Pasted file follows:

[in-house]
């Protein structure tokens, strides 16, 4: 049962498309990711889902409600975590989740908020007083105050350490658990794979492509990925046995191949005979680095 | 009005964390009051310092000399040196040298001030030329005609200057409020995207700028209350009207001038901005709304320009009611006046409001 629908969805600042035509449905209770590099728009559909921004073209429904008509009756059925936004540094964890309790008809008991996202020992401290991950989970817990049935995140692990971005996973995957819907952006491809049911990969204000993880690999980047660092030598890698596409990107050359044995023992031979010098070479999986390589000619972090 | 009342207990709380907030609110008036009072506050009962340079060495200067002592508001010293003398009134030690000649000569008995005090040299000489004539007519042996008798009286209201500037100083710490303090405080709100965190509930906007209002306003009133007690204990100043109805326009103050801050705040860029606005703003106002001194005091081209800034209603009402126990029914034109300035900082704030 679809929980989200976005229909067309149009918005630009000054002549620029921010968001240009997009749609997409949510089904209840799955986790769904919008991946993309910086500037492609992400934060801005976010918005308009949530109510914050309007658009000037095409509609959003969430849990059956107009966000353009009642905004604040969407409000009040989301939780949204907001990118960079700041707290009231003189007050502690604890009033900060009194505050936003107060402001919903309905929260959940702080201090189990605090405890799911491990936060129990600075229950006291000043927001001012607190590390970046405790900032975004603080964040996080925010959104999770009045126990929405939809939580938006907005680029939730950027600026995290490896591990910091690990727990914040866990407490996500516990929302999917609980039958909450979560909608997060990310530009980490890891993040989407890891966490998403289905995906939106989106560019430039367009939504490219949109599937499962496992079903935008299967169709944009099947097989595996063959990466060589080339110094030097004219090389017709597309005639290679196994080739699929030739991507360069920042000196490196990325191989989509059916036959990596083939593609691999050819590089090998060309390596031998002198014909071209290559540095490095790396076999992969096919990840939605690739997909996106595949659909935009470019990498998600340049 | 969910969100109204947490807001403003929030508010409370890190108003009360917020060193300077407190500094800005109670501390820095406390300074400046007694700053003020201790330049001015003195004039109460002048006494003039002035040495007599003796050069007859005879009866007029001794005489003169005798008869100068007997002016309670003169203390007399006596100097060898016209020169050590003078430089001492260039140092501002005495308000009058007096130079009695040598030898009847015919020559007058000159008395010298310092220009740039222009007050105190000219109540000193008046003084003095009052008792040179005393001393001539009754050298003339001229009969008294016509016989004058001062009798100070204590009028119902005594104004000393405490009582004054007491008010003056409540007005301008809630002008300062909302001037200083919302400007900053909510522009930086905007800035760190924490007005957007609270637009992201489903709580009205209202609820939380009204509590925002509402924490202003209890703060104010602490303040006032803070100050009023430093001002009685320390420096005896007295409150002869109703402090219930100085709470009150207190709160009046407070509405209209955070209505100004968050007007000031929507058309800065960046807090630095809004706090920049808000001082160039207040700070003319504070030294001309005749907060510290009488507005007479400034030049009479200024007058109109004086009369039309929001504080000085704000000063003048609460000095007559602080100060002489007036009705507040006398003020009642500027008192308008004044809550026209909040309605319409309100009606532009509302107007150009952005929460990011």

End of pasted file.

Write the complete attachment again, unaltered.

[in-house]
């Protein structure tokens, strides 16, 4: 049962498309990711889902409600975590989740908020007083105050350490658990794979492509990925046995191949005979680095 | 009005964390009051310092000399040196040298001030030329005609200057409020995207700028209350009207001038901005709304320009009611006046409001 629908969805600042035509449905209770590099728009559909921004073209429904008509009756059925936004540094964890309790008809008991996202020992401290991950989970817990049935995140692990971005996973995957819907952006491809049911990969204000993880690999980047660092030598890698596409990107050359044995023992031979010098070479999986390589000619972090 | 009342207990709380907030609110008036009072506050009962340079060495200067002592508001010293003398009134030690000649000569008995005090040299000489004539007519042996008798009286209201500037100083710490303090405080709100965190509930906007209002306003009133007690204990100043109805326009103050801050705040860029606005703003106002001194005091081209800034209603009402126990029914034109300035900082704030 679809929980989200976005229909067309149009918005630009000054002549620029921010968001240009997009749609997409949510089904209840799955986790769904919008991946993309910086500037492609992400934060801005976010918005308009949530109510914050309007658009000037095409509609959003969430849990059956107009966000353009009642905004604040969407409000009040989301939780949204907001990118960079700041707290009231003189007050502690604890009033900060009194505050936003107060402001919903309905929260959940702080201090189990605090405890799911491990936060129990600075229950006291000043927001001012607190590390970046405790900032975004603080964040996080925010959104999770009045126990929405939809939580938006907005680029939730950027600026995290490896591990910091690990727990914040866990407490996500516990929302999917609980039958909450979560909608997060990310530009980490890891993040989407890891966490998403289905995906939106989106560019430039367009939504490219949109599937499962496992079903935008299967169709944009099947097989595996063959990466060589080339110094030097004219090389017709597309005639290679196994080739699929030739991507360069920042000196490196990325191989989509059916036959990596083939593609691999050819590089090998060309390596031998002198014909071209290559540095490095790396076999992969096919990840939605690739997909996106595949659909935009470019990498998600340049 | 969910969100109204947490807001403003929030508010409370890190108003009360917020060193300077407190500094800005109670501390820095406390300074400046007694700053003020201790330049001015003195004039109460002048006494003039002035040495007599003796050069007859005879009866007029001794005489003169005798008869100068007997002016309670003169203390007399006596100097060898016209020169050590003078430089001492260039140092501002005495308000009058007096130079009695040598030898009847015919020559007058000159008395010298310092220009740039222009007050105190000219109540000193008046003084003095009052008792040179005393001393001539009754050298003339001229009969008294016509016989004058001062009798100070204590009028119902005594104004000393405490009582004054007491008010003056409540007005301008809630002008300062909302001037200083919302400007900053909510522009930086905007800035760190924490007005957007609270637009992201489903709580009205209202609820939380009204509590925002509402924490202003209890703060104010602490303040006032803070100050009023430093001002009685320390420096005896007295409150002869109703402090219930100085709470009150207190709160009046407070509405209209955070209505100004968050007007000031929507058309800065960046807090630095809004706090920049808000001082160039207040700070003319504070030294001309005749907060510290009488507005007479400034030049009479200024007058109109004086009369039309929001504080000085704000000063003048609460000095007559602080100060002489007036009705507040006398003020009642500027008192308008004044809550026209909040309605319409309100009606532009509302107007150009952005929460990011």